Friday, 24 April 2015

The Other Side of Overprotection by Sarah Evans

One of the common beliefs about people with disabilities is that we are vulnerable and need protection. This is partly true. We are more vulnerable in certain situations. However, protecting someone too much can further disable them.

There are a number of ways that a person can be overprotected. They may not be allowed to do things that other people their age are allowed to do, such as move out on their own, go out with their friends or even go on certain websites. People can also be overprotected emotionally. I feel like I fell into this category when I was growing up.

This is done out of love. Parents don't want their kids to get hurt, especially when they think their kids could get hurt more easily because of their challenges. They may believe that their kids already have a lot to deal with in their lives and so may not tell them about family issues that their other children know about.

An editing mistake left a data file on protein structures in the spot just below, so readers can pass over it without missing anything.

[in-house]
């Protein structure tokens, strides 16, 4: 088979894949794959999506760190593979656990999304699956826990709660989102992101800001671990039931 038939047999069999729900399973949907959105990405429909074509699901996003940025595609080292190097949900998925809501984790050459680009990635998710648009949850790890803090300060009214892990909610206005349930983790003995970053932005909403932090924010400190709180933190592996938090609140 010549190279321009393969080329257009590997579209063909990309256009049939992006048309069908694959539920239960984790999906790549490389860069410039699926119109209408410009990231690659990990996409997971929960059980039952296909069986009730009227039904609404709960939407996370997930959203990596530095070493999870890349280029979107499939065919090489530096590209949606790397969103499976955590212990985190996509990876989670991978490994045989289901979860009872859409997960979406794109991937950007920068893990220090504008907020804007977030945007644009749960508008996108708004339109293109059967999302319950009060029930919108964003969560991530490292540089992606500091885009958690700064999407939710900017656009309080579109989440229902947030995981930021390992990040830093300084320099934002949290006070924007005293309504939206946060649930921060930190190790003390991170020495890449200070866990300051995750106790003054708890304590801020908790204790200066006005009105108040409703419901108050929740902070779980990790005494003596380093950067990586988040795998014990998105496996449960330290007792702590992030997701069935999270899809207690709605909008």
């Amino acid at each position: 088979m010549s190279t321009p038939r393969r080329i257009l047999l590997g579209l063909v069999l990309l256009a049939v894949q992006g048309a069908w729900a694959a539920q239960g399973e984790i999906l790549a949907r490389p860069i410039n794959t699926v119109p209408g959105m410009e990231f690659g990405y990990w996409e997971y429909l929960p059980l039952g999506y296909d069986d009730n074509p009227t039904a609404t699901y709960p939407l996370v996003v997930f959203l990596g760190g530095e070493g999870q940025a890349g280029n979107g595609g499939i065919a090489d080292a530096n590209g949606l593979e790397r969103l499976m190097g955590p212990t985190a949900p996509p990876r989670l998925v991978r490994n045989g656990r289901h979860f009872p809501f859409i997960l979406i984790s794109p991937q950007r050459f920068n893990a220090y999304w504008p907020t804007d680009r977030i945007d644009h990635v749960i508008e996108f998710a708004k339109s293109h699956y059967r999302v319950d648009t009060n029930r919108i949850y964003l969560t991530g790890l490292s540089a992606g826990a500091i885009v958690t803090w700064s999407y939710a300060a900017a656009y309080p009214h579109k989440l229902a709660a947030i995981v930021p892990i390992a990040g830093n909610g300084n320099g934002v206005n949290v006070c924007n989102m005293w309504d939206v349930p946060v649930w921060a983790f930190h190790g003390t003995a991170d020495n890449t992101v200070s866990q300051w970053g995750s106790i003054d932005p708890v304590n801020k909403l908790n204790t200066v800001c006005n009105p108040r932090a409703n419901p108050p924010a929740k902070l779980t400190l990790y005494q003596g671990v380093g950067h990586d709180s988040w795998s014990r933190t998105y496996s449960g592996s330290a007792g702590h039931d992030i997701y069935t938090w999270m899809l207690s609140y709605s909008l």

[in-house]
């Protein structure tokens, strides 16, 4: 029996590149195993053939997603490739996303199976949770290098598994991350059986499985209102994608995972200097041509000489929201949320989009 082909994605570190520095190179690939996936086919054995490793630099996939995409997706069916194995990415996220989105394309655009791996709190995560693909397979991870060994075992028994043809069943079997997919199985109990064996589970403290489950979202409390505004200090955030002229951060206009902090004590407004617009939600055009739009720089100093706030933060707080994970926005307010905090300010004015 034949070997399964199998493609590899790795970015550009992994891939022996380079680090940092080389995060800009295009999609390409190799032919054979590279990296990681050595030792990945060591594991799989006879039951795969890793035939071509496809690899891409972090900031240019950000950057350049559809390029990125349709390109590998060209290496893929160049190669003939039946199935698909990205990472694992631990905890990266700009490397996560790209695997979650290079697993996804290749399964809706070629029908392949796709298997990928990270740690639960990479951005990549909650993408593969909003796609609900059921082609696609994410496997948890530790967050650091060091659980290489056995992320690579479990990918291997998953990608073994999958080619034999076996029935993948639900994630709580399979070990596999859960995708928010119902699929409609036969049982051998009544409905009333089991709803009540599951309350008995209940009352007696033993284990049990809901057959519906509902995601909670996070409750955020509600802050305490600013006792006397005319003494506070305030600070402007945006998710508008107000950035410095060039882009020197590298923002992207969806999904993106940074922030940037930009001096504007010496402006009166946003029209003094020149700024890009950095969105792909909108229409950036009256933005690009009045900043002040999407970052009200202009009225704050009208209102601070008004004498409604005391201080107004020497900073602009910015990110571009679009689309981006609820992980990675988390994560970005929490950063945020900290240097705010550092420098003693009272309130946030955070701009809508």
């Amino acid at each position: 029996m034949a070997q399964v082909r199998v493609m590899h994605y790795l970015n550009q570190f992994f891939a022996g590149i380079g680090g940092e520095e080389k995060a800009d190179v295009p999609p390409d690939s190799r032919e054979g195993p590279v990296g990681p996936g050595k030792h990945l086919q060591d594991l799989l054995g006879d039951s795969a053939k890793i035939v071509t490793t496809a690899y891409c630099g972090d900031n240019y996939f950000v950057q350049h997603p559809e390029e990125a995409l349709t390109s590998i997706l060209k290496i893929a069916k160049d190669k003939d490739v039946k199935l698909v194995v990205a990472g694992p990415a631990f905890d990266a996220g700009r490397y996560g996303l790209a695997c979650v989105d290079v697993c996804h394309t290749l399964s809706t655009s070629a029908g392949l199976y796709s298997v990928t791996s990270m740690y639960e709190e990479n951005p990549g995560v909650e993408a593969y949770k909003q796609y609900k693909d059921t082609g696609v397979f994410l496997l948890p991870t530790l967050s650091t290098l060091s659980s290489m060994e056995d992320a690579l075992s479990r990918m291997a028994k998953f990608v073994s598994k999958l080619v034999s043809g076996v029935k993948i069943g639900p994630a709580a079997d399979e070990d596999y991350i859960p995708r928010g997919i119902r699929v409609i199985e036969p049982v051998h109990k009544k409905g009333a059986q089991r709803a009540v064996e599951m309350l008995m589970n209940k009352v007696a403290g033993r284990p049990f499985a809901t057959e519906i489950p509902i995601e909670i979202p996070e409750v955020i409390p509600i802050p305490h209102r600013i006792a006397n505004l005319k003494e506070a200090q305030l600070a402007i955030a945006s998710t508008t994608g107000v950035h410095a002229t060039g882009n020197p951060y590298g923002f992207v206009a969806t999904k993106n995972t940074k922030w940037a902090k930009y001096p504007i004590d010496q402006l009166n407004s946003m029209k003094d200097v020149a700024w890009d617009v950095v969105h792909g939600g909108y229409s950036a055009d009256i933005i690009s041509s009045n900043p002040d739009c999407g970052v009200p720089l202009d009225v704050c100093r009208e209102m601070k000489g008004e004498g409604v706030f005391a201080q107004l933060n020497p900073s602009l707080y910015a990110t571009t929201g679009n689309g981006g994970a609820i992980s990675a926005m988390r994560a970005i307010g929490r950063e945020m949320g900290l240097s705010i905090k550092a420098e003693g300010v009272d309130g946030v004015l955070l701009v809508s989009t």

The problem is that, disability or not, we all have to deal with these issues one day. So it is just a matter of how prepared we are. People who have been overprotected will be more afraid and, when the experience comes, they will have fewer tools and less confidence to deal with it. Also, and I speak from personal experience here, being over protected can give you an overly optimistic view  of the world and it can be painful when you realize this isn't the case.

The best thing to do is encourage all kids to take risks and help them to deal with whatever comes up in their lives. This may have to be done differently with different children, but it will help them to be prepared to successfully deal with challenges in their lives.

Sarah Evans has been a member of AbilityOnline.org. for over 20 years. She currently serves as a mentor at AbilityOnline and is an active mental health advocate for people with disabilities.

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